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Hometown Hero: A veteran and the call of duty more than 50 years in the making

Hometown Hero: A veteran and the call of duty more than 50 years in the making

"I was in the Navy. I was a radio man," veteran Jack Deshong's love of country is clear, "I still remember the international code."

He served three years in China and the Persian Gulf, then after an honorable discharge, served four more years in the Naval Reserve, but long before he could actually enlist, Deshong became a collector.

"Oh, since I was about 15-years-old, I started in military school and stared collecting patches of World War II and Germany, and it just grew from there," he said.

His daughter, Vicki Smith, says at times, it was a bit much.

"I remember a room full of memorabilia and just hated it growing up, and it's just grown," she explains with a smile.

Deshong says, some 50 years ago, a man showed up on the family's doorstep with some things to sell.

"They were on hard times in Florida, and that's where I lived at the time, and I bought 'em from him," Deshong said.

Deshong bought a distinguished Flying Cross, an Air Medal, and a Purple Heart bearing the name Staff Sergeant Jack Hutchinson.

"He was in the Air Force out of England. He had flown direct into Germans on a bombing run on a ball bearing plant. On his return, the plane went down in the ocean, and they never retrieved the plane or any of the bodies," Deshong said.

As time passed, the Navy veteran felt another calling -- to return those medals.

"They just need to go home; that's where they belong," he said.

But no matter how much research he did, he couldn't find the family. So, he enlisted the help of his grandson, Navy Commander Brandon Smith, who says, "I got on Ancestry.Com."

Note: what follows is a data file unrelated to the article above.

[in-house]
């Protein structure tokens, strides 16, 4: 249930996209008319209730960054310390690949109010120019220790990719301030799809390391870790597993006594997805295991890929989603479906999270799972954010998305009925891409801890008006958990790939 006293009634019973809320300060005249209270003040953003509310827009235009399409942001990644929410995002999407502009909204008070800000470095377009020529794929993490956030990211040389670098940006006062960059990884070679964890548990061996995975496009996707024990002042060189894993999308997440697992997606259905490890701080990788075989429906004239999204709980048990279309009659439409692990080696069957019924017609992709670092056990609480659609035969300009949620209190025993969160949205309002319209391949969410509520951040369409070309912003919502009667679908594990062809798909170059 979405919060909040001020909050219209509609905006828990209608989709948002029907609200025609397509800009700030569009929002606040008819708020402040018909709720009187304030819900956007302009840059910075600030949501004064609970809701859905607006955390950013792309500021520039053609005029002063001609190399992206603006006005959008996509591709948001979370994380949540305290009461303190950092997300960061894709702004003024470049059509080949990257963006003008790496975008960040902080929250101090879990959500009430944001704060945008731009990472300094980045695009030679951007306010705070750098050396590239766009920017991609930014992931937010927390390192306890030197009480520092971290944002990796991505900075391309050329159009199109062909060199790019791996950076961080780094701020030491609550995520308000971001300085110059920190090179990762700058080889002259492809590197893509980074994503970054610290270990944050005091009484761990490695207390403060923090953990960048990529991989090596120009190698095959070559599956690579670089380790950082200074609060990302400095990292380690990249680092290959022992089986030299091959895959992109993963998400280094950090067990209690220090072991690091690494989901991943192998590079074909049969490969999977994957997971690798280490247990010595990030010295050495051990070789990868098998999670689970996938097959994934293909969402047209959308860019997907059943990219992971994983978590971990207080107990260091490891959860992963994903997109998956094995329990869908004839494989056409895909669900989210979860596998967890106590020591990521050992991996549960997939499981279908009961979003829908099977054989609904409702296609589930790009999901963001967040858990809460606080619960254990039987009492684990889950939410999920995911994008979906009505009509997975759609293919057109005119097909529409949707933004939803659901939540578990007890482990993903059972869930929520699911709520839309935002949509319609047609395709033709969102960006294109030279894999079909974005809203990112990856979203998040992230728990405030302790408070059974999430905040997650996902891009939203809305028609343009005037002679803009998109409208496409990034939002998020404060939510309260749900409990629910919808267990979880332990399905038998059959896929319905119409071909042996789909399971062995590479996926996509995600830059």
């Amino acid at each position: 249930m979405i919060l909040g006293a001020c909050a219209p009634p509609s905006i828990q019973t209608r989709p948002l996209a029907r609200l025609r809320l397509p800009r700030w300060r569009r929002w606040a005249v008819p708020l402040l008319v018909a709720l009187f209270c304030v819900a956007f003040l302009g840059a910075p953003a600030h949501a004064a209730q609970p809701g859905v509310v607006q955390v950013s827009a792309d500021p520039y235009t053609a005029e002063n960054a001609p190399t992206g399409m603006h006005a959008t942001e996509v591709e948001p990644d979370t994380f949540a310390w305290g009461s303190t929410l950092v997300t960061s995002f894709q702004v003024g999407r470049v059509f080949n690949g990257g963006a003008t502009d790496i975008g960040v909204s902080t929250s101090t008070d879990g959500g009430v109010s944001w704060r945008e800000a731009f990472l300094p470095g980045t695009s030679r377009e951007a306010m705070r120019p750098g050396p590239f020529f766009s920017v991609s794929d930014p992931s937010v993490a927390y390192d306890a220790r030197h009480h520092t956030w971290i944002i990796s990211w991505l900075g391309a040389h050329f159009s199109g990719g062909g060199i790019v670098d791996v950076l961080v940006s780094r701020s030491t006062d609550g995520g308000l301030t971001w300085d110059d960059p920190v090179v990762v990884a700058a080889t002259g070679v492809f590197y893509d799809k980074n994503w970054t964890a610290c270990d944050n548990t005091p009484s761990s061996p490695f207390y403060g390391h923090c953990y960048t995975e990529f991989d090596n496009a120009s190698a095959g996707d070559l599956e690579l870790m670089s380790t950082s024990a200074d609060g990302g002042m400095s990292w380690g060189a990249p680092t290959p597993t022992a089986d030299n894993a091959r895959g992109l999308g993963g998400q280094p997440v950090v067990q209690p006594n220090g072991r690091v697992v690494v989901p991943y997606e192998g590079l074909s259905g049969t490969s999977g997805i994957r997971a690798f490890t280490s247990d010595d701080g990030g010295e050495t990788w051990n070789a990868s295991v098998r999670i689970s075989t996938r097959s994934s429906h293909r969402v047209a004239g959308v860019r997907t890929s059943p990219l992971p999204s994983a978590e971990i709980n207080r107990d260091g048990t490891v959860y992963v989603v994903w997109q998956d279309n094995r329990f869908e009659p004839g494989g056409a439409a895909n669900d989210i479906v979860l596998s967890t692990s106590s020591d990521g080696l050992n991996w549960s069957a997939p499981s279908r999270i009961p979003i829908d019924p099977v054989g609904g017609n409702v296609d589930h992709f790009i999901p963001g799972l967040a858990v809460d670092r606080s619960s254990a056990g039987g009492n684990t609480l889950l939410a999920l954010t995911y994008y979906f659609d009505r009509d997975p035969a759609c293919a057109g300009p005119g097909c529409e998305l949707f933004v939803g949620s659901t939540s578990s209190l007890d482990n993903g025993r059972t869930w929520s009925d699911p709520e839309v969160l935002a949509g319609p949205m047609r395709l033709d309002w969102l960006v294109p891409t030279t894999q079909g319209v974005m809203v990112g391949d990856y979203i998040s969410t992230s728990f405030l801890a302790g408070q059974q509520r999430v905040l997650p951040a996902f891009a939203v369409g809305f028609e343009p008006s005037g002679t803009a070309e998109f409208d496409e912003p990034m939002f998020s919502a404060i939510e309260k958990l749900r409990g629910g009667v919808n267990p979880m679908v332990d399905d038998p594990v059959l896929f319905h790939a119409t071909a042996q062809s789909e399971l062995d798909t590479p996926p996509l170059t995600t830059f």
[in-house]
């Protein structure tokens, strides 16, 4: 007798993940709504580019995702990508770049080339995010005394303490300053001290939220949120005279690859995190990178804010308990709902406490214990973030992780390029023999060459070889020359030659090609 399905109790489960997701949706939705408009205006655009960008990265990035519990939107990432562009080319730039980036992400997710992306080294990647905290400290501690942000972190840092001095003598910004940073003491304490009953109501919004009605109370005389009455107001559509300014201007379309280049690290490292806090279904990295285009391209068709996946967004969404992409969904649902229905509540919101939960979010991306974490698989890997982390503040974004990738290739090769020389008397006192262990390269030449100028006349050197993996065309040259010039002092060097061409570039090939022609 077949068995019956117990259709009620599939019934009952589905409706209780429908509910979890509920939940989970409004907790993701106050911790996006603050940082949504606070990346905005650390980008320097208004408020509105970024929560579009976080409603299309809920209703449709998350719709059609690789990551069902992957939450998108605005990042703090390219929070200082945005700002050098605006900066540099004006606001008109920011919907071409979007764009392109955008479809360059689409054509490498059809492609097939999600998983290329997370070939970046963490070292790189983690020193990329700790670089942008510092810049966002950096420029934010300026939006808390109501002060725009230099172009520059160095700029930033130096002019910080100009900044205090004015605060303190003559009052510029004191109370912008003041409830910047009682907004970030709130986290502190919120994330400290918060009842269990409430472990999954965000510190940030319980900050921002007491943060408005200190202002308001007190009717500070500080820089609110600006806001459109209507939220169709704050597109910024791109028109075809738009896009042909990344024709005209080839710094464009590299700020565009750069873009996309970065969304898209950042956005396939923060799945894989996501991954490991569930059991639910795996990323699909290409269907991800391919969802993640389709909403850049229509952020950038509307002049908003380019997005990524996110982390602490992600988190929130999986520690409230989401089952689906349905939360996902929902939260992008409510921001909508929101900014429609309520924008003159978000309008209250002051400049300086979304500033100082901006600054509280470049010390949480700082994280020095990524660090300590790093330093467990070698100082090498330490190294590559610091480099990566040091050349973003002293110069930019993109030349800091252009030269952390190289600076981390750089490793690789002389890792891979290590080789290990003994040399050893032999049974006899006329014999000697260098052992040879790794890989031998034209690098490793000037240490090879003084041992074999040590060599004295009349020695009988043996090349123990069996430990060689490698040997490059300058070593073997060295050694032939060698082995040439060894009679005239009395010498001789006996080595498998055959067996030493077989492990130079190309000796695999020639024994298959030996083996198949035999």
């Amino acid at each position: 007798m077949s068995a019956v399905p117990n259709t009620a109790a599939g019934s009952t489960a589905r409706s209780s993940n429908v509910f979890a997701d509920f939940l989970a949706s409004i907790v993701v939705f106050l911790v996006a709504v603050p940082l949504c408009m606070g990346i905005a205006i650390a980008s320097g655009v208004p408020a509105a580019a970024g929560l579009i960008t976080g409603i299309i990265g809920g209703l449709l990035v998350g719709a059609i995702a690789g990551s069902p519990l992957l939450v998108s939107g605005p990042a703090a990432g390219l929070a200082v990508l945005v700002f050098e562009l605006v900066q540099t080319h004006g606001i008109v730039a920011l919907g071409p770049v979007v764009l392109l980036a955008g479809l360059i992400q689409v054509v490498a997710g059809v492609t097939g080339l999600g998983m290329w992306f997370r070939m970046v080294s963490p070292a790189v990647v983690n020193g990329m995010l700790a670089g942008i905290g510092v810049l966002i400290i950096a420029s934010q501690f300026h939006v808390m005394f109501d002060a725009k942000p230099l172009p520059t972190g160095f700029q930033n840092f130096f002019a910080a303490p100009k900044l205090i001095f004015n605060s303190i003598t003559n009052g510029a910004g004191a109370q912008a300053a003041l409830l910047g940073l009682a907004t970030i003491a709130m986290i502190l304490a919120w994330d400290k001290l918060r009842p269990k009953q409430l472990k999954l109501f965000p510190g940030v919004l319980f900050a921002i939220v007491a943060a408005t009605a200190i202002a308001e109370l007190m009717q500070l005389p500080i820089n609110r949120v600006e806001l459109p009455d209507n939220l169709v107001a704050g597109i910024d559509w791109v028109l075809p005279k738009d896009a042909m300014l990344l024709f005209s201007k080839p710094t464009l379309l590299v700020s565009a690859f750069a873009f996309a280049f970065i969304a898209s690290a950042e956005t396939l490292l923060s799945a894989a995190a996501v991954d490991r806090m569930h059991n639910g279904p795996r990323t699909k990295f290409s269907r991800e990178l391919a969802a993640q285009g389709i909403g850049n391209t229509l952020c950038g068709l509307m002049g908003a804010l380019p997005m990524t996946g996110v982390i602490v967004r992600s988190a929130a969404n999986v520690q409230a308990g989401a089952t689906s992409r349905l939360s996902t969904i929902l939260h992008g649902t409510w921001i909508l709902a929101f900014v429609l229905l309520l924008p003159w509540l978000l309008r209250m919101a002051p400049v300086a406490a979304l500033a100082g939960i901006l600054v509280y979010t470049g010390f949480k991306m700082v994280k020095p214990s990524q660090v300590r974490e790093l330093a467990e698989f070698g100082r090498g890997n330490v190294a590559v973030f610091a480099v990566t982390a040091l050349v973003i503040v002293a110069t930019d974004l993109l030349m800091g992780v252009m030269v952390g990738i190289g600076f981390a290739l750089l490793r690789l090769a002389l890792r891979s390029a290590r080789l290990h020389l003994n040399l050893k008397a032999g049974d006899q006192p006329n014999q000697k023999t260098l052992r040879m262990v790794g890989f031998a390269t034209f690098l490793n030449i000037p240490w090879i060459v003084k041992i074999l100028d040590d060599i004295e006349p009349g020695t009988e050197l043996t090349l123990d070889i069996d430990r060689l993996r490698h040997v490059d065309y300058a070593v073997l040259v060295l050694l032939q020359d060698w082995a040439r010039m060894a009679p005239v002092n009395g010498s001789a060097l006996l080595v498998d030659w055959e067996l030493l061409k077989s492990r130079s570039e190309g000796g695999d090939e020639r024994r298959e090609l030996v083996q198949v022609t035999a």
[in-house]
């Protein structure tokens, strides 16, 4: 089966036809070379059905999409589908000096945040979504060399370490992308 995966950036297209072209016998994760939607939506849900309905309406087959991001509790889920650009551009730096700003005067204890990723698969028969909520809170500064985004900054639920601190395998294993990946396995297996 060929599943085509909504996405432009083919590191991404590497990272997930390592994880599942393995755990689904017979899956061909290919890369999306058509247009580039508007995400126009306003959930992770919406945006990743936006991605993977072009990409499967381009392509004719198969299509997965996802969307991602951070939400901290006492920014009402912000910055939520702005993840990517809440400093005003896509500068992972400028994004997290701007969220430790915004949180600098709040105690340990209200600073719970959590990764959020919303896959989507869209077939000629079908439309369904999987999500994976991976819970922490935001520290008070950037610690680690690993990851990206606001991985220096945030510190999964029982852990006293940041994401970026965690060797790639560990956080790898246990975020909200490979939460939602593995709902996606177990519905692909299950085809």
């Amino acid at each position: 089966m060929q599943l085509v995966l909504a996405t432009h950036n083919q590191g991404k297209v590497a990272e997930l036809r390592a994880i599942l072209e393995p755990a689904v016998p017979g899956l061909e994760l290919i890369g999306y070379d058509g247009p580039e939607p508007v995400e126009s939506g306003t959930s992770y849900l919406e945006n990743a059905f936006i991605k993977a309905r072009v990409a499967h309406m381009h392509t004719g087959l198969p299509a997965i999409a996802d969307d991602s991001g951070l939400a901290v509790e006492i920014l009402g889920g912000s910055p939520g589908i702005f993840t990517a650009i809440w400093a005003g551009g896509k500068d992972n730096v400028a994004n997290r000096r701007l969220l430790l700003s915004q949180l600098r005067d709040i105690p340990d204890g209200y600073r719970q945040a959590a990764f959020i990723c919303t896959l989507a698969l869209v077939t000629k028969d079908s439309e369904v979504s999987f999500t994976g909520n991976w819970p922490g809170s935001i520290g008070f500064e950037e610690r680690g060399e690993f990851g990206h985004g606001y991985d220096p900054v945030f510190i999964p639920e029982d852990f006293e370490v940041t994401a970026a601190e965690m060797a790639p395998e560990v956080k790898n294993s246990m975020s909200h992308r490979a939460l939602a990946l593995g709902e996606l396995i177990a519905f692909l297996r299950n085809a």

He made some headway, then finally, a phone call connected the dots.

Smith says, "I called The Pee Dee Council Boy Scouts of America just looking to talk to a kid looking to do some free research. I ended up talking to the CEO of Pee Dee Council, and he's the one who crossed referenced my records with his records and found one of the relatives of Jack Hutchinson whose sons were active in Boy Scouts."

They eventually found two of Hutchinson's nieces. It turns out their father actually sold Deshong those items all those years ago.

"It was a hard time I think financially for us, and he sold everything, and I didn't realize at the time; he used to talk about the medals and then all of a sudden, he stopped talking about the medals," explained niece Dianne Luft.

It took more than five decades, but those family heirlooms have now made it home to Matthews, North Carolina.

In fact, the sisters opened the package together just hours before I spoke with the oldest who says, "There's something symbolic and something special about touching something that was a part of him and even belonged to my father."

And now, after more than 50 years, three generations and two families have a little more peace.

Luft says, "The honor and the integrity that somebody would have to try and search for family and to never give up, that's what's amazing."

"I'm 88-years old, and I'm running out of time, and I was scared to death I wasn't going to find the families," says Deshong, and his daughter agrees. "It was very important for us," she said.

His grandson reminded us, "Stories like that and scarifies like his, and the stories of families like his, need to keep being told, and I'm glad we have a reason to keep telling it."

Deshong says it was all just the right thing to do. The family also tracked down relatives of a Vietnam veteran and returned medals to them honoring their loved one.

To Mr. Deshong and all our veterans, we would like to say thank you.

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